Criminal defendants rely on their lawyers to provide the most vigorous and capable representation possible, and the adversarial system depends upon it, but observers of modern American criminal justice confront the troubling reality that routine practice often falls short.  Constitutionally ineffective representation harms us all, no less than a discriminatory prosecutor or a corrupt judge, but identifying it can be much harder.  It isn’t necessarily intentional, it’s sometimes only clear in hindsight, and it is rarely assessed until long after the fact, when perceptions and positions have been hardened by the outcome of a case.  And accurately assessing whether representation was ineffective depends, under current jurisprudence, in large measure on the cooperation of the defense lawyer.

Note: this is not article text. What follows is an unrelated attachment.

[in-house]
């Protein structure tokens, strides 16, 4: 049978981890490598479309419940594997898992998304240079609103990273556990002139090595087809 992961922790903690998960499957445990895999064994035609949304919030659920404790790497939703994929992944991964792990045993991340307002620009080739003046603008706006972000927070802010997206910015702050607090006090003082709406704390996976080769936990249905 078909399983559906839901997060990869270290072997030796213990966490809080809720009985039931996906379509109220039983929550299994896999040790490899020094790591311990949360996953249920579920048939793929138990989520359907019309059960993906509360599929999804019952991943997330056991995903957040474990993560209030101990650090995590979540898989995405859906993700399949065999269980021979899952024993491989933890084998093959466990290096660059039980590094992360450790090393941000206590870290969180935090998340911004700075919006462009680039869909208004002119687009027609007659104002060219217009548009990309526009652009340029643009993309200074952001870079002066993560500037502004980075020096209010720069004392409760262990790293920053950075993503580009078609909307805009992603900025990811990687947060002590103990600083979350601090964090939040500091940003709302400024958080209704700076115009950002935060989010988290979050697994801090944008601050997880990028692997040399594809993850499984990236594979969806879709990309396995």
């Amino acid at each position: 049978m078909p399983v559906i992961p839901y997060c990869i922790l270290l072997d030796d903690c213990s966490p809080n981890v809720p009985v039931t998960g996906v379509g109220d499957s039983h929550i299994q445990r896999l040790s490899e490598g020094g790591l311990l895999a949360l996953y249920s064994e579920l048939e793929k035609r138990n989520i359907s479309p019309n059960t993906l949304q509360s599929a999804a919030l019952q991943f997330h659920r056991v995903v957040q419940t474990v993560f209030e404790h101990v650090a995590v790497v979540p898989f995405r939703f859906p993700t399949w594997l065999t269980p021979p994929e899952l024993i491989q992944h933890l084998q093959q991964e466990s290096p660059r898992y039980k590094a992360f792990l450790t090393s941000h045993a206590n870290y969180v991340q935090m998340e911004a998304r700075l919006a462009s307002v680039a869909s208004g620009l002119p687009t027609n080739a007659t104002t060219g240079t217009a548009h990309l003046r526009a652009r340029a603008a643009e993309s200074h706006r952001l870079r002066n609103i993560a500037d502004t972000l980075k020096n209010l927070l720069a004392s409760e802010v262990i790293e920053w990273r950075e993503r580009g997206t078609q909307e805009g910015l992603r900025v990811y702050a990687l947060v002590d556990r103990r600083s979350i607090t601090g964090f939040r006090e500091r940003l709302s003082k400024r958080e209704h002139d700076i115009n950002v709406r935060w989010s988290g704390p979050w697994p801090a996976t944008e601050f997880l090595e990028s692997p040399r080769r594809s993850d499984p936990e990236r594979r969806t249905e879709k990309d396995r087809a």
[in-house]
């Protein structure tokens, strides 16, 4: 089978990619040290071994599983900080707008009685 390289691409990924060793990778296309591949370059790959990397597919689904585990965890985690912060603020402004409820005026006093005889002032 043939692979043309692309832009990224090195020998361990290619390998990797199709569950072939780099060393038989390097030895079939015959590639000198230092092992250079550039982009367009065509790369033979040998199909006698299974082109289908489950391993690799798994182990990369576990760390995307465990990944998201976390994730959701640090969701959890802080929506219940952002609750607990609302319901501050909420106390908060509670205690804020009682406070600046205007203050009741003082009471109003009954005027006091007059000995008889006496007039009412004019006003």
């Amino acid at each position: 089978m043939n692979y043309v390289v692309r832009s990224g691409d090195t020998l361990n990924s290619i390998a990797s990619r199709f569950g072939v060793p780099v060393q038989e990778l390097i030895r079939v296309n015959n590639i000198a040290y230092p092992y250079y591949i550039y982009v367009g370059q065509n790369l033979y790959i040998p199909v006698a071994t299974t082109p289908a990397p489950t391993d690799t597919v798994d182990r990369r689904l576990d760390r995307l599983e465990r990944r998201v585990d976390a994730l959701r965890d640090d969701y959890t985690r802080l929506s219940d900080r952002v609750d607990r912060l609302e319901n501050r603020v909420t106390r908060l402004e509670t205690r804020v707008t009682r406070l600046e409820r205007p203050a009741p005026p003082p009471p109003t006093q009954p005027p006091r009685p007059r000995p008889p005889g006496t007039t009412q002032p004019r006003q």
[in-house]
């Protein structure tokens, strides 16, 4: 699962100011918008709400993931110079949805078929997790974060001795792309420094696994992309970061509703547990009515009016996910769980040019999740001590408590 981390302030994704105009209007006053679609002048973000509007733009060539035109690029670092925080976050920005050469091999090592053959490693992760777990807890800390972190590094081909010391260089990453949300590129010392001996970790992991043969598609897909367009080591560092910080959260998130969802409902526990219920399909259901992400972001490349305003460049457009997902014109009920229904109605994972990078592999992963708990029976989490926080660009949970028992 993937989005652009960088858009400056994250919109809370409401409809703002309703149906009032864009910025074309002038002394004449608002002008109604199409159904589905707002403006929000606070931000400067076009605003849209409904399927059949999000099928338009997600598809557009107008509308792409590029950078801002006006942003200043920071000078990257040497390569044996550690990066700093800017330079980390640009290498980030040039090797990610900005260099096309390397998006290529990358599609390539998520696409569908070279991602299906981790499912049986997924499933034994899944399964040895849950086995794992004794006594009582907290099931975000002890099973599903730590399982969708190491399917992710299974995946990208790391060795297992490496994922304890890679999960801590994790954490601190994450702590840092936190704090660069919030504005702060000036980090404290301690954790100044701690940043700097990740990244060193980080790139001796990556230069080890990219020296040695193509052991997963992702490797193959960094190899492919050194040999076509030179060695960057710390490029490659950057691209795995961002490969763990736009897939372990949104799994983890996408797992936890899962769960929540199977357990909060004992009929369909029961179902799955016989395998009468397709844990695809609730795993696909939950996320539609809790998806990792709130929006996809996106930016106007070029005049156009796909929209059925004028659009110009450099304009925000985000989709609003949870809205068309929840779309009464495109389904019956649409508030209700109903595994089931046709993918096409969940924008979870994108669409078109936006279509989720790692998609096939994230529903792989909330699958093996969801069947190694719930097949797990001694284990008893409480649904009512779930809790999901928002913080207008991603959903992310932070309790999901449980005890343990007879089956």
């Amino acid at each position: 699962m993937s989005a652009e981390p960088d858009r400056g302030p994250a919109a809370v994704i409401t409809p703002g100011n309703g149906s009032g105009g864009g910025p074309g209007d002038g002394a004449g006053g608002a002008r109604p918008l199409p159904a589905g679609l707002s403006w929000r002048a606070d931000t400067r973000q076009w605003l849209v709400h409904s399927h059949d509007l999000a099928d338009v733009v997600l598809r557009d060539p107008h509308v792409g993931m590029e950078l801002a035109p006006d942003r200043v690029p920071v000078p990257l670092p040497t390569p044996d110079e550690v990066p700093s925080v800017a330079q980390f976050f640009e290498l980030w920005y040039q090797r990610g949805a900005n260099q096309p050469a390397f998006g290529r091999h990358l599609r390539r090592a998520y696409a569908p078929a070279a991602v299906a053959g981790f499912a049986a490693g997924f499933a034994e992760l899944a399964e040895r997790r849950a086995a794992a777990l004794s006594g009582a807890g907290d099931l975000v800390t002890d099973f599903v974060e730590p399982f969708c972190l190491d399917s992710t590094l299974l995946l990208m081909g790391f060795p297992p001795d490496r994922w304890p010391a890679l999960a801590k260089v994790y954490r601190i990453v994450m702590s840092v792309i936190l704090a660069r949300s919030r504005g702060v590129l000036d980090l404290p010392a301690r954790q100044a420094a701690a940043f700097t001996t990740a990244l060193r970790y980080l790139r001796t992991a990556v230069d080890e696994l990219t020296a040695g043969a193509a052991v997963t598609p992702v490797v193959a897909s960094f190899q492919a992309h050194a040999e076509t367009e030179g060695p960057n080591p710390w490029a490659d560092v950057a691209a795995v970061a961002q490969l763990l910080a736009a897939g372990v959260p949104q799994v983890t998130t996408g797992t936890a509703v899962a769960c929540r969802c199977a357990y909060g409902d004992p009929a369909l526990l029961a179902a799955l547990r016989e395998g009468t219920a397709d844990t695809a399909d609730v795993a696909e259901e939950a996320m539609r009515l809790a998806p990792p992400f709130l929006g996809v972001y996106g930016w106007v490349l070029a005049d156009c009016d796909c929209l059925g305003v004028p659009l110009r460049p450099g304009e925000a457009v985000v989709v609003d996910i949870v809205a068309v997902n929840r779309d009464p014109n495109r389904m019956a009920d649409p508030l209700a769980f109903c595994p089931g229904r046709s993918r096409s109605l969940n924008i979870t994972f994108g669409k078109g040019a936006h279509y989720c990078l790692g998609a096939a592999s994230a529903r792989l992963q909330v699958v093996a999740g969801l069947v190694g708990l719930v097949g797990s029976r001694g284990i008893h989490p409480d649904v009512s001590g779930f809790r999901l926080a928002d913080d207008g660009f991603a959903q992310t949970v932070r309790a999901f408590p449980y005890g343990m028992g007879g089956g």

Even with the best of intentions, criminal defense lawyers labor under difficult circumstances and mistakes are inevitable.  Even the very best criminal defense lawyer can be constitutionally ineffective in any particular case, and most of us are not the very best lawyer, only the best lawyer we can be.  This site is devoted to ensuring that lawyers constitutionally and ethically act as the very best lawyers they can be, before, during and after their representation has ended.

This is the Continuing Duty.